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The Influence of Coming-of-age Movies

Time is fleeting as each year passes by. We face milestones like birthdays, graduations, first jobs, first loves, and first heartbreaks. While each person has their own timeline, we’re all navigating how these moments affect our past, present, and future.

Since there’s no guidebook on how to go through life, many of us turn to art that helps us understand how we feel and how to deal. Books, music, TV shows, and films are our mentors and let us know we’re not alone.

One piece of art that has stuck with me since my transformative years of teenagehood is the coming-of-age movie.

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What exactly is a coming-of-age movie?

The phrase “coming of age” is the transitional period when a person loses their innocence from childhood and enters adulthood. In a coming-of-age movie, the plot follows a protagonist who evolves into adulthood. This character will experience a significant conflict or make a decision that will determine their future.

Coming-of-age films focus on 1 or many monumental moments like experiencing romance, dealing with hardships, questioning identity, forming meaningful connections, or going to college.

The science behind coming-of-age movies

The coming-of-age film catches a protagonist in the fifth stage of psychosocial development. German-American psychologist Erik Erikson founded this theory, which splits a person’s development personally and socially into 8 stages starting from birth and ending at death.

In the fifth stage, categorized as “Identity vs. Role Confusion,” adolescents between the ages of 12 and 18 gain independence and learn about their sense of self. During this stage, young people can feel confused about where they belong in the world. They often take on different roles, exhibit new behaviors, or try new activities to find answers about themselves.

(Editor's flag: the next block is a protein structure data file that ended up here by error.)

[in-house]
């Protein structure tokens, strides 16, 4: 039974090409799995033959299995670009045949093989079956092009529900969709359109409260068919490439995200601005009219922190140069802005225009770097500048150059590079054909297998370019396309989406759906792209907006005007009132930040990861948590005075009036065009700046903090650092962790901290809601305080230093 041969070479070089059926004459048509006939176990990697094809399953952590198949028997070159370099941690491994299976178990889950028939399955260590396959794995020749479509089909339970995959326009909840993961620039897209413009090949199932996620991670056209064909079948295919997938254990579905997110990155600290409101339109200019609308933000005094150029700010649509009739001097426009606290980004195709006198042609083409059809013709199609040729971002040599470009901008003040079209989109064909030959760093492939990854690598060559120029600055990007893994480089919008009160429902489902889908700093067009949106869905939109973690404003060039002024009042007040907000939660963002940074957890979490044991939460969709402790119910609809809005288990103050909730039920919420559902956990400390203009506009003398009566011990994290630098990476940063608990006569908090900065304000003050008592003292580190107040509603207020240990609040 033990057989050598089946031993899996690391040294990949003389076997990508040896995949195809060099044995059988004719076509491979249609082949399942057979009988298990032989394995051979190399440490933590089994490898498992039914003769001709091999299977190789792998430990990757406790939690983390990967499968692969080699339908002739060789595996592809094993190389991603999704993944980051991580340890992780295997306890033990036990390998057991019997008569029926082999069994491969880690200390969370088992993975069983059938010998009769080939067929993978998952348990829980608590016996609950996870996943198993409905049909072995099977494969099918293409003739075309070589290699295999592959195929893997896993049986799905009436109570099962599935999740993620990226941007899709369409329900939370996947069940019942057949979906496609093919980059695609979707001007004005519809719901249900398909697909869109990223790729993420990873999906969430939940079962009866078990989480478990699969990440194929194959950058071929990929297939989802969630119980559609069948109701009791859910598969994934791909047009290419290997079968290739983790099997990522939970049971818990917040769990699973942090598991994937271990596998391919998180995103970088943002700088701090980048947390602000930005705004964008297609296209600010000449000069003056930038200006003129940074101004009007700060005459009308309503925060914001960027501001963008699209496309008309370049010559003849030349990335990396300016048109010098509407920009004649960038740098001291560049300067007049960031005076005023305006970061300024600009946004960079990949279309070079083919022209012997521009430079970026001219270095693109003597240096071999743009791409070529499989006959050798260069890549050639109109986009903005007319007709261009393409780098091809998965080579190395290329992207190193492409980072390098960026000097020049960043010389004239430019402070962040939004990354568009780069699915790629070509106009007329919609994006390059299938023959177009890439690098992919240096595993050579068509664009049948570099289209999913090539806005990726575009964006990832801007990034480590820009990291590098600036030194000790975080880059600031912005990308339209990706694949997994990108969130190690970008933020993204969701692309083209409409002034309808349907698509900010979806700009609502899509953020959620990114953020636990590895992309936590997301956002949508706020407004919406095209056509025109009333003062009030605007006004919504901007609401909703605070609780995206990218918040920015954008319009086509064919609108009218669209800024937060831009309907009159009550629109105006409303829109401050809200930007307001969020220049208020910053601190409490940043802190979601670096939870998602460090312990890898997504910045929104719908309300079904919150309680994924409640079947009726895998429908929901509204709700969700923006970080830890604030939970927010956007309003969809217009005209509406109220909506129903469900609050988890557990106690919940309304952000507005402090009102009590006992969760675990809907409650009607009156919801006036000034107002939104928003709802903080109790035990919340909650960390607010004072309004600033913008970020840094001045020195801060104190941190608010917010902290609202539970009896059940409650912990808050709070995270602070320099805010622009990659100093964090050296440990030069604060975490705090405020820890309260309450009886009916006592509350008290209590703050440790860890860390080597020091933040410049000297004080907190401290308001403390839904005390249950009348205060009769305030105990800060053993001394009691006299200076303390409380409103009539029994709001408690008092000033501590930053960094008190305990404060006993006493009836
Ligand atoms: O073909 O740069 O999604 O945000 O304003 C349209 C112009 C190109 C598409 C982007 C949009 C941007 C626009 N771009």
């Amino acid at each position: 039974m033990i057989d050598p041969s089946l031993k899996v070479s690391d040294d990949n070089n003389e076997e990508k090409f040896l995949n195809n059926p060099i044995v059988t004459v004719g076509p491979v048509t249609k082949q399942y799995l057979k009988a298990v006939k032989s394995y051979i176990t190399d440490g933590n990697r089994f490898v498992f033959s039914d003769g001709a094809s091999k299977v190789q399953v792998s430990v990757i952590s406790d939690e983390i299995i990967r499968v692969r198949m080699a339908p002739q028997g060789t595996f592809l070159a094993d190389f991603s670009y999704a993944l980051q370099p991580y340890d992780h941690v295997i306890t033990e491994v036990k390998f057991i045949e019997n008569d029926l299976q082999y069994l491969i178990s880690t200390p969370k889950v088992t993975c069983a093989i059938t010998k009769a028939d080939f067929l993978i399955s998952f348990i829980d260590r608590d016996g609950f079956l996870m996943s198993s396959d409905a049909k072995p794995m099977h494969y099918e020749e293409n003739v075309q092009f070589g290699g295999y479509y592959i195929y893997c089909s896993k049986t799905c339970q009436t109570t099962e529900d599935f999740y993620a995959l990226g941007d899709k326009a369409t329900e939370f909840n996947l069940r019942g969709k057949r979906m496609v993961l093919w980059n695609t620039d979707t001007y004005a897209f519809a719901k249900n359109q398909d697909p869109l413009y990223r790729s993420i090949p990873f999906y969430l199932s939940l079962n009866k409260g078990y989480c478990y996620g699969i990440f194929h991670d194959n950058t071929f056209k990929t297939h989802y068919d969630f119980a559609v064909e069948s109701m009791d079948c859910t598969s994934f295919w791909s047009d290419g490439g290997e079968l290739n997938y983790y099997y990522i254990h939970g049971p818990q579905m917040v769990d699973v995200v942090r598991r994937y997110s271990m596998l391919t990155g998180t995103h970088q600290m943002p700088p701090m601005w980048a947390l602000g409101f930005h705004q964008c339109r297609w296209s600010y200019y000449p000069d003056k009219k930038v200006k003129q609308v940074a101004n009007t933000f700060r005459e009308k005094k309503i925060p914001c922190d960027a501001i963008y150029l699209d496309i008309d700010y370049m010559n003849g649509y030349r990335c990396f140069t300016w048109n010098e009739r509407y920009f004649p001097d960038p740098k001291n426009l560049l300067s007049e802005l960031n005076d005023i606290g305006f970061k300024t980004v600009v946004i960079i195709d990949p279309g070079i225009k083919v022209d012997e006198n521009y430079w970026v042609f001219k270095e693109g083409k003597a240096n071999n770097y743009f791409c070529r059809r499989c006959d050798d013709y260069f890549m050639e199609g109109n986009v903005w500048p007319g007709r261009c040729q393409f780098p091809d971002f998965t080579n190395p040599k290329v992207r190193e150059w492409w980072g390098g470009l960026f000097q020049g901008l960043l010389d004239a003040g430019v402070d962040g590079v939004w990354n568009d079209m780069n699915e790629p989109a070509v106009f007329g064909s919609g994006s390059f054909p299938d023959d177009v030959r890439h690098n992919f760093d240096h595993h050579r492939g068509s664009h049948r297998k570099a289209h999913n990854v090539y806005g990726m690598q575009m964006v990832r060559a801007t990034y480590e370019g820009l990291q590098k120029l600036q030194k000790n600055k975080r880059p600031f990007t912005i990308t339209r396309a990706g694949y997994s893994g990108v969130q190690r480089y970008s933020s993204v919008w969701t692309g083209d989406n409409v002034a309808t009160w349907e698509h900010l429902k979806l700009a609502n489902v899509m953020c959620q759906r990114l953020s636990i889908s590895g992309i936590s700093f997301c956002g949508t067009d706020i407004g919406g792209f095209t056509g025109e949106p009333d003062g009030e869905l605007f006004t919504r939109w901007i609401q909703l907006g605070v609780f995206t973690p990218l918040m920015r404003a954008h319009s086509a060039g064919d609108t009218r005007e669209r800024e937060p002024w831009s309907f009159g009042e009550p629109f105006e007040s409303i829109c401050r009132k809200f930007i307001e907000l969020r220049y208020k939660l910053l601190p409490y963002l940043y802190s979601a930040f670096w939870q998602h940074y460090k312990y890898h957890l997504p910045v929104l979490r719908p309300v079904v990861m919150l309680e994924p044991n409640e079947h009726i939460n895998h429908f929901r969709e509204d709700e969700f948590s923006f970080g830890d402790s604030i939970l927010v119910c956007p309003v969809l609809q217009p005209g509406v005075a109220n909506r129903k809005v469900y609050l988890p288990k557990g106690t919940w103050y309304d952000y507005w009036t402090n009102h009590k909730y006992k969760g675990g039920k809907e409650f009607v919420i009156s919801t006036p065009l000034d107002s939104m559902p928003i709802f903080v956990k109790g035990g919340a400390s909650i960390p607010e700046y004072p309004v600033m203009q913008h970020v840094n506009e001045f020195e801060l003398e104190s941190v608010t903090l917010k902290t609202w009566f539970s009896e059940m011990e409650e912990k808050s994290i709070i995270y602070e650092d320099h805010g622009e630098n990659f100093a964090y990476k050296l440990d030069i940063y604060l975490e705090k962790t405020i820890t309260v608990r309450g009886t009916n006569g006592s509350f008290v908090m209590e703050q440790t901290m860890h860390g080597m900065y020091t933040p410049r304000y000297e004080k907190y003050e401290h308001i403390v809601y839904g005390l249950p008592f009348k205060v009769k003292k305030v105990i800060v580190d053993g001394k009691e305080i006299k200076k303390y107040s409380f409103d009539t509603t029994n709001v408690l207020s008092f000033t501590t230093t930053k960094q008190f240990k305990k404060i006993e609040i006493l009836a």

Through interactions with others their age, adolescents may grapple with establishing an image that is constant or finding what makes them unique or special. This stage can affect a person’s mental and physical health.

In the coming-of-age movie, filmmakers are honing in on the theme of identity vs. role confusion and the ever wanting need of finding your place.

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Coming of age movies and their impact  

Since the early 20th century, coming-of-age films have had a big place in Hollywood. From James Dean and Natalie Wood in Rebel Without a Cause, John Hughes and his Brat Pack in The Breakfast Club, and modern adaptations like Moonlight and Eighth Grade, these movies have audiences validating or reliving their formative years.

Coming-of-age films can make us feel like we’re not alone in our search for our purpose. At Hollywood.com, we asked friends, colleagues, and movie fans to tell us which coming-of-age films have been the most influential.

Best coming-of-age movies: Booksmart

What happens when 2 best friends cram 4 years of high school fun into 1 night? In Olivia Wilde’s Booksmart, academic overachievers Amy (Kaitlyn Dever) and Molly (Beanie Feldstein) go on a wild adventure on their last night of high school to get rid of their straight-laced image.

The film removes the stereotype of male coming-of-age content like Superbad and has 2 young women at the center. It’s filled with scenes like awkward hookups, bad drug trips, crazy parties, and a comical police chase. Abigail enjoys how the movie presents an “honest, updated female perspective on the classic high school party trope.”